Take off

Good Evening, Good Morning, Good Night. Where ever you maybe this is my blog for my year abroad in Japan. So far I've been in Japan for 5 days so to catch you up on things I have some excerpts from my written journal that I'll share. This is from inside the plane from Taipei to Japan with a little editing.

I'm about an hour outside of Japan watching some advert-travel television. Its amazing to hear the announcers on the plane giving instructions in four different languages. For the multilingual its a lot of repeated nonsense. Its strange also how sometimes one language is left out. In the safety instruction video the voice is Chinese with English subtitles but what about the Japanese? All they get is a message at the end that says look in the safety instruction booklet please. I'm constantly taken aback by the Stewards switching between languages with ease. It always throws me off as I try and listen intently to the Chinese and suddenly hear a much harsher understandable voice in English. My reaction is a simple head nod and a smile. Many of the passengers I've met know English as well. I overheard one student talking about how bad her English was very articulately (ahhh... modesty a fleeting American concept, so polite and yet so deceiving). Reality has again left me awe struck at how global this language has become. From airports to train stations to random television advertisements, English has seemed to sneak its way into everything. The international flight seems to be a special place where languages are constantly being juggled to satisfy everyone. Not only language but units of measurement. Looking at the overhead bins I noticed they had weight limit in kilograms and pounds. All of this is amazing and international but all I can think about is how the hell are the English units system sticking around and being used on this plane? Was there some kind of accident where somebody confused kilograms with pounds and they had to rewrite everything to include both? Is the metric system that hard? I look to see the stats for how much farther we have to go and it reads 300km. How far is that??? Luckily they have this information in miles too.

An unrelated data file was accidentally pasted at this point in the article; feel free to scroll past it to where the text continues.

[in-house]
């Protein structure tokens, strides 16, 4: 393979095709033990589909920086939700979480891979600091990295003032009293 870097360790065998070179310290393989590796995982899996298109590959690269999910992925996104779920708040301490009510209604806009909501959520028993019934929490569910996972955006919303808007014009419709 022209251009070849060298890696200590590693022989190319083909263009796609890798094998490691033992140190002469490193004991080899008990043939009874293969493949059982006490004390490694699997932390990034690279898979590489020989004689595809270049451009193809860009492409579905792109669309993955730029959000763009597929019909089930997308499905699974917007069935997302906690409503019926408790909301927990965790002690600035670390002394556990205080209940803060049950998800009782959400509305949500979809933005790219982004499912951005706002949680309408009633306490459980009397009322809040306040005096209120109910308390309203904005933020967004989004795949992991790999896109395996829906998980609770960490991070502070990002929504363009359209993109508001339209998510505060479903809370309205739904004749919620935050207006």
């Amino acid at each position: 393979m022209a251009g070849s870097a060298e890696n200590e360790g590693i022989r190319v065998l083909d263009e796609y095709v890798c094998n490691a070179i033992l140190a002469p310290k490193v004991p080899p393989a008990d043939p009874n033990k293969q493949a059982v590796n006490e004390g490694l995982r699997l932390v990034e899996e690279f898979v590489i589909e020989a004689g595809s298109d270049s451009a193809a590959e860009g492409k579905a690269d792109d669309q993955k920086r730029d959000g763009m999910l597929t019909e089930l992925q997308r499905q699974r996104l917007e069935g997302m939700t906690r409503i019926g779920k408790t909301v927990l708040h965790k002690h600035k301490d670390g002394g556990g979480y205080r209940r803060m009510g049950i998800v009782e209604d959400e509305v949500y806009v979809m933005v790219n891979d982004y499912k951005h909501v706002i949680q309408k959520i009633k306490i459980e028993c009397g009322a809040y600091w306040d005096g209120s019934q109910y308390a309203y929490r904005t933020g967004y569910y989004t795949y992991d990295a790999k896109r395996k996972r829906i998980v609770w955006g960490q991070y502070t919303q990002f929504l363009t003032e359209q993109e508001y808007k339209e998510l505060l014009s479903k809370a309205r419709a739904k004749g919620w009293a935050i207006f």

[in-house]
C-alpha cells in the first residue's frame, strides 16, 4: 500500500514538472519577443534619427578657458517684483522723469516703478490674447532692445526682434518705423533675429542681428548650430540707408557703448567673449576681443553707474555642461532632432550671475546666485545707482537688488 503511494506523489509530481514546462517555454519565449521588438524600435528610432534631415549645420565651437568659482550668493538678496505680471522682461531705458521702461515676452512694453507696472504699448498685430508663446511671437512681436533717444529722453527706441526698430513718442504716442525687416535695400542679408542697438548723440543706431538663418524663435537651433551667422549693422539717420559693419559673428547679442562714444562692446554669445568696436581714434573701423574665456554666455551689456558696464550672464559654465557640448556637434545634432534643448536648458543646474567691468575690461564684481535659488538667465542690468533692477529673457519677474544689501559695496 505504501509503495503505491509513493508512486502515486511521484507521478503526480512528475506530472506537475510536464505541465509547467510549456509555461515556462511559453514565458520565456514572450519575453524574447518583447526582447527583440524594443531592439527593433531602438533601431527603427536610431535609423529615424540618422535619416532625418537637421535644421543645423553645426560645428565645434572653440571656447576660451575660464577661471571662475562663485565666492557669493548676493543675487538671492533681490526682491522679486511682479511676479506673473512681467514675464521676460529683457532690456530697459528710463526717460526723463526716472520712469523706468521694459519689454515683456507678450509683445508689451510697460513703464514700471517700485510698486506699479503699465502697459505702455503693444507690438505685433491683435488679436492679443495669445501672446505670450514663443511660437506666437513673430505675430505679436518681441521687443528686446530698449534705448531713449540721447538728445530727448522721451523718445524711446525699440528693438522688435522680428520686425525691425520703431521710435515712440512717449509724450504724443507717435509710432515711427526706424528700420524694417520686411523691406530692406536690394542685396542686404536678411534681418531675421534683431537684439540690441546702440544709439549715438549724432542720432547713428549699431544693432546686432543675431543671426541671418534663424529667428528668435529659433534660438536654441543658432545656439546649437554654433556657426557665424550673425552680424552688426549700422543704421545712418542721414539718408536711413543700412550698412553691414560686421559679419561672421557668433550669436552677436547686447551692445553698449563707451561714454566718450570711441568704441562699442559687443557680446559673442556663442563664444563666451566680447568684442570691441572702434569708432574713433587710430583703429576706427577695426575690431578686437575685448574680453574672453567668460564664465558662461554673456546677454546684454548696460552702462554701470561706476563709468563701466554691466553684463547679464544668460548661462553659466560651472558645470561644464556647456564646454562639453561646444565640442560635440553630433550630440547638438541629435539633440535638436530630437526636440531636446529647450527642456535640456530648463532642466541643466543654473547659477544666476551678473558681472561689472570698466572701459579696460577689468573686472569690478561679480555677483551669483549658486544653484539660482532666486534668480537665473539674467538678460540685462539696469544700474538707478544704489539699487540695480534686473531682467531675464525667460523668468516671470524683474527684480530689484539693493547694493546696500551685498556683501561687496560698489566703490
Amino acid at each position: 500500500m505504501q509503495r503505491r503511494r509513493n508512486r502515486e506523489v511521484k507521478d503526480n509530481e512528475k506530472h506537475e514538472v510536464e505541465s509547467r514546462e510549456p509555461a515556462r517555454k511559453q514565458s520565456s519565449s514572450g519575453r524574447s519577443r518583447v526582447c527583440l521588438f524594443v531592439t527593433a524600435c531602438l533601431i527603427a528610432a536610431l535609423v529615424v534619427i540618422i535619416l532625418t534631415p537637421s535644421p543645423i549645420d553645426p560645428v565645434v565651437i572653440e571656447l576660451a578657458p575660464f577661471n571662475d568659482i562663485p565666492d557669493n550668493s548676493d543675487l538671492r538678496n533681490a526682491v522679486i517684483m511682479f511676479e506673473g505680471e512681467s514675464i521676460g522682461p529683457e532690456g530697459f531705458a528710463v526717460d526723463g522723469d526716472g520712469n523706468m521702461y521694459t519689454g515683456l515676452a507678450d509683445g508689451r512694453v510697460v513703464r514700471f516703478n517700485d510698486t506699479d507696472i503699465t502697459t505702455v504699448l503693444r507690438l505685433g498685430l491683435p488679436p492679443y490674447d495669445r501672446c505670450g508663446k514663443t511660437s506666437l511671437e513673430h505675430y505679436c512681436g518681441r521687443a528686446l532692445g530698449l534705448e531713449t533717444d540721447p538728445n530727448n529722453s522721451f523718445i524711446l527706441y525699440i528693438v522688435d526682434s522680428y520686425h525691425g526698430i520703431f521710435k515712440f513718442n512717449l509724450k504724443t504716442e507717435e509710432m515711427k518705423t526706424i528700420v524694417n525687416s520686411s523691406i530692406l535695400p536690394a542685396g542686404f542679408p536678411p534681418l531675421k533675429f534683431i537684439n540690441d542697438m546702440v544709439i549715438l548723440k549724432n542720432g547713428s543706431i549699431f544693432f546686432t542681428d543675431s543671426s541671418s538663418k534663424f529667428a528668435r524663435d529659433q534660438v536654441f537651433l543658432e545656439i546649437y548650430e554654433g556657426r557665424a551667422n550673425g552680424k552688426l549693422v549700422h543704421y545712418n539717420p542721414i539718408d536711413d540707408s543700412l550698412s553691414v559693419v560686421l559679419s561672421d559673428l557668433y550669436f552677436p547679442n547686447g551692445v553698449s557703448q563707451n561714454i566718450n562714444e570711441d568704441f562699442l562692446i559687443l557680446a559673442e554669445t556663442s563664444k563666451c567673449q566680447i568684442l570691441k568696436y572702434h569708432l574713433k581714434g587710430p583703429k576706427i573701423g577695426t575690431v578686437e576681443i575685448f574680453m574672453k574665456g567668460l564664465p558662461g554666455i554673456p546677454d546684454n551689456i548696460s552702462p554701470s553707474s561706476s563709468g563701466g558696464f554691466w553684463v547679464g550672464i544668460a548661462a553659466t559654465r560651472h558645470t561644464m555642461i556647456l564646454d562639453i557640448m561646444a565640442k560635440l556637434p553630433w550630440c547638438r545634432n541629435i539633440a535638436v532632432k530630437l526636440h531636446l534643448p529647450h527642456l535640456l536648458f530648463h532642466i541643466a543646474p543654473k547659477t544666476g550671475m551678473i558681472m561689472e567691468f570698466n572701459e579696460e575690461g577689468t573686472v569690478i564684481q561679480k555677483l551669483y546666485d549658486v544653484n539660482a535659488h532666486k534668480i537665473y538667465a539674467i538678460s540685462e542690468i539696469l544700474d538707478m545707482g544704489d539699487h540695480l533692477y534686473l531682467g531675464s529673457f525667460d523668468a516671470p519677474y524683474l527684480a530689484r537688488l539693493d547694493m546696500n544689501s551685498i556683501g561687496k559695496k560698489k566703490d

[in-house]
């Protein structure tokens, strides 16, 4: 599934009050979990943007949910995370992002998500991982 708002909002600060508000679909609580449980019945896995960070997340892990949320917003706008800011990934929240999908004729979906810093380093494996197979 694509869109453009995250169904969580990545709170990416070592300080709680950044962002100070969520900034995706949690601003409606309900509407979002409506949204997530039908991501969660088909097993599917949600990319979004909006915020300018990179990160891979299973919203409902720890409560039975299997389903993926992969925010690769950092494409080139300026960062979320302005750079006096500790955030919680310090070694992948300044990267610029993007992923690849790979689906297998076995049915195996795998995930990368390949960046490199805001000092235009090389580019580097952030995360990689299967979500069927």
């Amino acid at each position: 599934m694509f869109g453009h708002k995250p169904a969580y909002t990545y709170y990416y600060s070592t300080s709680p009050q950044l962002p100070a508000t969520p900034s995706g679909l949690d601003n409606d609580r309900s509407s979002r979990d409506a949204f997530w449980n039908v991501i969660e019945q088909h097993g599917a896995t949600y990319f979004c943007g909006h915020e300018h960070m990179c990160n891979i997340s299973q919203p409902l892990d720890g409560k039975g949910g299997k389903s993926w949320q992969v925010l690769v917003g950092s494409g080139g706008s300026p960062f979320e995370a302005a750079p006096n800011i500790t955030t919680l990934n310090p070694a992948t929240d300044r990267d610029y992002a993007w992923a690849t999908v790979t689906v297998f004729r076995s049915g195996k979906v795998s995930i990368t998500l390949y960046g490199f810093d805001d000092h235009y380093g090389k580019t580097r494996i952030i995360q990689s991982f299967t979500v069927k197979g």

To note I think the idea of having multiple languages on board is great but it ends up being hierarchical with Chinese being the main language obviously on China Airlines flight. I have no beef with the metric system, in fact I wish it were taught and used more in schools. Oh yeah I'm in Japan lets get to that...

1 comment:

Anonymous said...

Excellent post. I am anxious to get a young American's view of Japan, and you are a good writer, so this will be fun to tag along.